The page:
The "kitchen cabinet," whose members financed Ronald Reagan's long road to the White House and want to continue advising him now that he is there, has been given an eviction notice in the latest battle over who will pick the administration's top officials.

After weeks of conflicting legal opinions between him and the kitchen cabinet, presidential counselor Edwin Meese III issued this decree last week: Out! The law is clear; this privately funded band of private citizens can no longer occupy government quarters; the modest offices in the Executive Office Building next door to the White House must be vacated.

"Getting us out of the White House is not the same as getting us out of town," a defiant kitchen cabineteer told us. But removal from the president's proximity will not help the millionaire kitchen cabinet conservatives promote Reaganite loyalists for high office.

Even before Meese delivered his eviction notice, that effort had been flagging. Defense Secretary Caspar Weinberger last week told a conservative personnel aide: I will not accept any more recommendations from the White House, so don't bother sending them. Weinberger and other officials who place pragmatism and administrative competence above loyalty and ideology were advancing on all fronts, causing this question to be repeated: Can Reaganite policy be maintained by non-Reaganite officials?

In the heady days following his election, Ronnie Reagan's old California kitchen cabinet cronies thought they were picking the entire officials Cabinet. Their comeuppance came early when Meese helped to thwart the nomination of their East Coast colleague, William Simon, to be secretary of the Treasury.

By the time they came East after the inauguration, kitchen cabineteers had switched from offense to defense. They were attempting to veto non-Reaganites regularly selected for high government posts by the White House personnel office, headed by Meese's close friend E. Pendleton James.

Longtime Reagan aide Lyn Nofziger, who was performing much the same function as White House political aide, provided the kitchen cabinet office space adjoining his own. "You can't imagine," one Reagan aide told us, "how much trouble Lyn got himself into doing that. This was not a popular decision with the White House staff."

"The kitchen cabinet has been treated shabbily, disgracefully," said another insider. Reagan's oldest supporters were denied the convenience of a regular White House pass (except for southern California tycoon William Wilson, who got his by virtue of being the president's envoy to the Vatican). They were often treated with condescension.

Meese and his second-in-command, Mike Deaver, marshaled legal opinions holding that the kitchen cabinet was an illegal occupant of government property. Kitchen cabineteer Joseph Coors, the Golden, Colo., brewer who long has dreamed of a Reagan presidency, produced conflicting legal opinions. He lost, and now Reagan's oldest buddies must move, perhaps to Republican National Headquarters on Capitol Hill.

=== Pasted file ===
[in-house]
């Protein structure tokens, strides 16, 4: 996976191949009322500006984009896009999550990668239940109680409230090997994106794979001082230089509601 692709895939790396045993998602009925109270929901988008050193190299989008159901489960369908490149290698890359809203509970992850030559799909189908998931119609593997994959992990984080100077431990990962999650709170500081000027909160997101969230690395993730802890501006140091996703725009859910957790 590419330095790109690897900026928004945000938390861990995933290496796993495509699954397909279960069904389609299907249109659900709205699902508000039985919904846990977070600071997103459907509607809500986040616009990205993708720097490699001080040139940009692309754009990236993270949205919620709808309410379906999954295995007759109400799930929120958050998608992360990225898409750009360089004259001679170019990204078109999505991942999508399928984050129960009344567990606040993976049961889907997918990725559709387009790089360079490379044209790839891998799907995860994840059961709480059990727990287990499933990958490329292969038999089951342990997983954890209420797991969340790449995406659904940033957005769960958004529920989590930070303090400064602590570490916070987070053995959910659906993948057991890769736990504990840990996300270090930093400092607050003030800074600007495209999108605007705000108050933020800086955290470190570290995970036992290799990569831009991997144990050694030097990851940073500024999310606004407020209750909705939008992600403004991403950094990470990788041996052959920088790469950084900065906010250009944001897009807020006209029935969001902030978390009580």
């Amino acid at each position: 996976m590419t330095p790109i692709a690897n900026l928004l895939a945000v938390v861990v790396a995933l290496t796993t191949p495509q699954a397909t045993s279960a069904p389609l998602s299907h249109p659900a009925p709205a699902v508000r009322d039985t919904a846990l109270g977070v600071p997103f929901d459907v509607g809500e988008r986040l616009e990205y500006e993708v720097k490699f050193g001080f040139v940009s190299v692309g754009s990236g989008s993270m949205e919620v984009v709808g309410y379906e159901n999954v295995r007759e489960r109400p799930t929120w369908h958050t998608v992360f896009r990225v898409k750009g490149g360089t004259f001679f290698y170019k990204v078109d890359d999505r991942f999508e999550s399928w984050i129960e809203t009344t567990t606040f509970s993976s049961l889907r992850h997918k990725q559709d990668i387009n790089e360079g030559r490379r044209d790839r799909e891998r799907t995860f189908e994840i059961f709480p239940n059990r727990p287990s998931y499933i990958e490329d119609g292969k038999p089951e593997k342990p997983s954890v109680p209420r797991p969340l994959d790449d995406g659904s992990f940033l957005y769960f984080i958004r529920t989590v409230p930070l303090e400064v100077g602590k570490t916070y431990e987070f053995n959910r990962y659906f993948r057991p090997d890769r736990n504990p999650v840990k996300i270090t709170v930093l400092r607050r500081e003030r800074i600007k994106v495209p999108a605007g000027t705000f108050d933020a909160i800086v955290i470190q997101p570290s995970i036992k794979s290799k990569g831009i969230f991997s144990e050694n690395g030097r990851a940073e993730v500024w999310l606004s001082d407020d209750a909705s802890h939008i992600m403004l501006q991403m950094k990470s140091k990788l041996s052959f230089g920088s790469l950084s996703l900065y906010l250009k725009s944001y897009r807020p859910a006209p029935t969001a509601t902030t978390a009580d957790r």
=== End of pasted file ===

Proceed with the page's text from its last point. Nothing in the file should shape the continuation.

The loss of proximity will further reduce kitchen cabinet successes (such as appointment of Donald Devine to run the Office of Personnel Management over the objections of Meese and James). What's more, it coincides with a serious setback for James' deputy, Willa Johnson, placed there by conservatives to safeguard ideological purity in national security posts.

Weinberger, a Reagan intimate and veteran bureaucratic infighter, has resisted all such tests for his lieutenants. In a personal confrontation with Johnson last week, he told her to stop sending resumes of "Reaganauts" for the Defense Department because he would pay no attention to them. She promptly resigned and returned to her old job at the Heritage Foundation, a conservative think task (but later was talked into returning).

One reason for Johnson's pique was the fact that San Francisco millionaire financier William Draper, who has been serving in James' personnel office, was present but said nothing in her defense during the confrontation with Weinberger. Johnson's aggravation with heightened by her irritation that Draper, who backed George Bush for the 1980 presidential nomination, would soon be named president of the Export-Import Bank, a job the kitchen cabinet had slated for ardent Reaganite Washington banker William Middendorf.

Kitchen cabinet plans to battle for Middendorf vanished March 12 when the president himself asked Middendorf to give up his Ex-Im Bank ambitions to serve as ambassador to the Organization of American States. He had no choice but to agree.

Reagan's call suggests the battle for ideological purity is lost. It is not imaginable for the kitchen cabinet to be evicted, Cappy Weinberger to refuse to consider political qualifications in filling defense posts or Bush backers to gain preference over Reagan backers for prestigious jobs if Ronald Reagan opposed it. If his political revolution is set back by acts of the non-Reaganites given command posts, the blame will be his alone.